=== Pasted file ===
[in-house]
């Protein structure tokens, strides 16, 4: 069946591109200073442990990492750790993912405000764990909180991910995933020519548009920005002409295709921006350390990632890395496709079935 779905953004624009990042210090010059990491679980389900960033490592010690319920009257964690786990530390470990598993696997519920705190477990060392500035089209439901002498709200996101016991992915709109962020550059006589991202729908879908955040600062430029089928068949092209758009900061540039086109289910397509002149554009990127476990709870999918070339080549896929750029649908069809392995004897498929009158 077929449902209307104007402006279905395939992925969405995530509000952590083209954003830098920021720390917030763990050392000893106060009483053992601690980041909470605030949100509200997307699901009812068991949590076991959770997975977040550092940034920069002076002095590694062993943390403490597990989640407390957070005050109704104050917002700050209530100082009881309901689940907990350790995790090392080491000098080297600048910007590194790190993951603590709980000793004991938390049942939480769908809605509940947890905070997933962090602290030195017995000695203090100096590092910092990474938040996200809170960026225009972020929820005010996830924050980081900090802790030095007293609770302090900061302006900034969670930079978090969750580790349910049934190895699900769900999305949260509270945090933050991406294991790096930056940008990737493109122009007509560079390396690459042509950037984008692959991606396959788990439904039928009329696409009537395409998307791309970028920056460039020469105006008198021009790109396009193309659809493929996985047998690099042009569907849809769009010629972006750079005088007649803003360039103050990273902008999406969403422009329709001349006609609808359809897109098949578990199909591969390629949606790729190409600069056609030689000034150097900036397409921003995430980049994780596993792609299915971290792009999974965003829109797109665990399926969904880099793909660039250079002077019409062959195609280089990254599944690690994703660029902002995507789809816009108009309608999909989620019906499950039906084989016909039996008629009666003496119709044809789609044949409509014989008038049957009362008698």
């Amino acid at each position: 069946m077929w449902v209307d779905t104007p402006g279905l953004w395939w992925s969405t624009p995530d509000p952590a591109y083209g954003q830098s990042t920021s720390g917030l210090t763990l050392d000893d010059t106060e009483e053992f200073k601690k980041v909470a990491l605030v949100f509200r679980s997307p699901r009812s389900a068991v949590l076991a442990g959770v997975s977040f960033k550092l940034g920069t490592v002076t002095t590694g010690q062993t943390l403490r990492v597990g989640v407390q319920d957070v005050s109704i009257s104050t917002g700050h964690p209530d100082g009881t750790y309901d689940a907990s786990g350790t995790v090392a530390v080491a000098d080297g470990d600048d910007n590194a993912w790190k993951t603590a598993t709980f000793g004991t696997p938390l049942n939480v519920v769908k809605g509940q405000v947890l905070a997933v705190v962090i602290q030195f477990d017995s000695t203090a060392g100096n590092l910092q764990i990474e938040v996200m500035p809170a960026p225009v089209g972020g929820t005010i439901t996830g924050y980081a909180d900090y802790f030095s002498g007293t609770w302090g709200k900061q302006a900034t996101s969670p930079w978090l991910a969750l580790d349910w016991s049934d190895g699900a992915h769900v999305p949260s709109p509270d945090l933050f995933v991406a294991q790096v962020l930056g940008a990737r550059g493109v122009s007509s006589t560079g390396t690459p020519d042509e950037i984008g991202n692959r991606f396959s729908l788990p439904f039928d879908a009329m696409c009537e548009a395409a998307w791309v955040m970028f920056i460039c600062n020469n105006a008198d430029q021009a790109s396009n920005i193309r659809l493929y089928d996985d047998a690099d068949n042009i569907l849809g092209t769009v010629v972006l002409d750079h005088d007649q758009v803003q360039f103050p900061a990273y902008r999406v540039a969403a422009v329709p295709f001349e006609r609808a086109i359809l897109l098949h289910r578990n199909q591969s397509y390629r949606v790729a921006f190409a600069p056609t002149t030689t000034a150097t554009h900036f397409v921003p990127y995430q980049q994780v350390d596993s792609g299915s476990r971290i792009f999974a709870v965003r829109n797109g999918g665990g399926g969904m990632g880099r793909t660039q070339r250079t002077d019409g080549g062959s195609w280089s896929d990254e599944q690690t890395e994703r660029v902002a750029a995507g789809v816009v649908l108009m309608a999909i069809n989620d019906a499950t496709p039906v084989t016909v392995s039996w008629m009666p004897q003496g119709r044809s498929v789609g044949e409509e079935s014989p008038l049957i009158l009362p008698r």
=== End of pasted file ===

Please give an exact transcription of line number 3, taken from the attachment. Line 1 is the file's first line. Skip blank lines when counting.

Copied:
């Amino acid at each position: 069946m077929w449902v209307d779905t104007p402006g279905l953004w395939w992925s969405t624009p995530d509000p952590a591109y083209g954003q830098s990042t920021s720390g917030l210090t763990l050392d000893d010059t106060e009483e053992f200073k601690k980041v909470a990491l605030v949100f509200r679980s997307p699901r009812s389900a068991v949590l076991a442990g959770v997975s977040f960033k550092l940034g920069t490592v002076t002095t590694g010690q062993t943390l403490r990492v597990g989640v407390q319920d957070v005050s109704i009257s104050t917002g700050h964690p209530d100082g009881t750790y309901d689940a907990s786990g350790t995790v090392a530390v080491a000098d080297g470990d600048d910007n590194a993912w790190k993951t603590a598993t709980f000793g004991t696997p938390l049942n939480v519920v769908k809605g509940q405000v947890l905070a997933v705190v962090i602290q030195f477990d017995s000695t203090a060392g100096n590092l910092q764990i990474e938040v996200m500035p809170a960026p225009v089209g972020g929820t005010i439901t996830g924050y980081a909180d900090y802790f030095s002498g007293t609770w302090g709200k900061q302006a900034t996101s969670p930079w978090l991910a969750l580790d349910w016991s049934d190895g699900a992915h769900v999305p949260s709109p509270d945090l933050f995933v991406a294991q790096v962020l930056g940008a990737r550059g493109v122009s007509s006589t560079g390396t690459p020519d042509e950037i984008g991202n692959r991606f396959s729908l788990p439904f039928d879908a009329m696409c009537e548009a395409a998307w791309v955040m970028f920056i460039c600062n020469n105006a008198d430029q021009a790109s396009n920005i193309r659809l493929y089928d996985d047998a690099d068949n042009i569907l849809g092209t769009v010629v972006l002409d750079h005088d007649q758009v803003q360039f103050p900061a990273y902008r999406v540039a969403a422009v329709p295709f001349e006609r609808a086109i359809l897109l098949h289910r578990n199909q591969s397509y390629r949606v790729a921006f190409a600069p056609t002149t030689t000034a150097t554009h900036f397409v921003p990127y995430q980049q994780v350390d596993s792609g299915s476990r971290i792009f999974a709870v965003r829109n797109g999918g665990g399926g969904m990632g880099r793909t660039q070339r250079t002077d019409g080549g062959s195609w280089s896929d990254e599944q690690t890395e994703r660029v902002a750029a995507g789809v816009v649908l108009m309608a999909i069809n989620d019906a499950t496709p039906v084989t016909v392995s039996w008629m009666p004897q003496g119709r044809s498929v789609g044949e409509e079935s014989p008038l049957i009158l009362p008698r």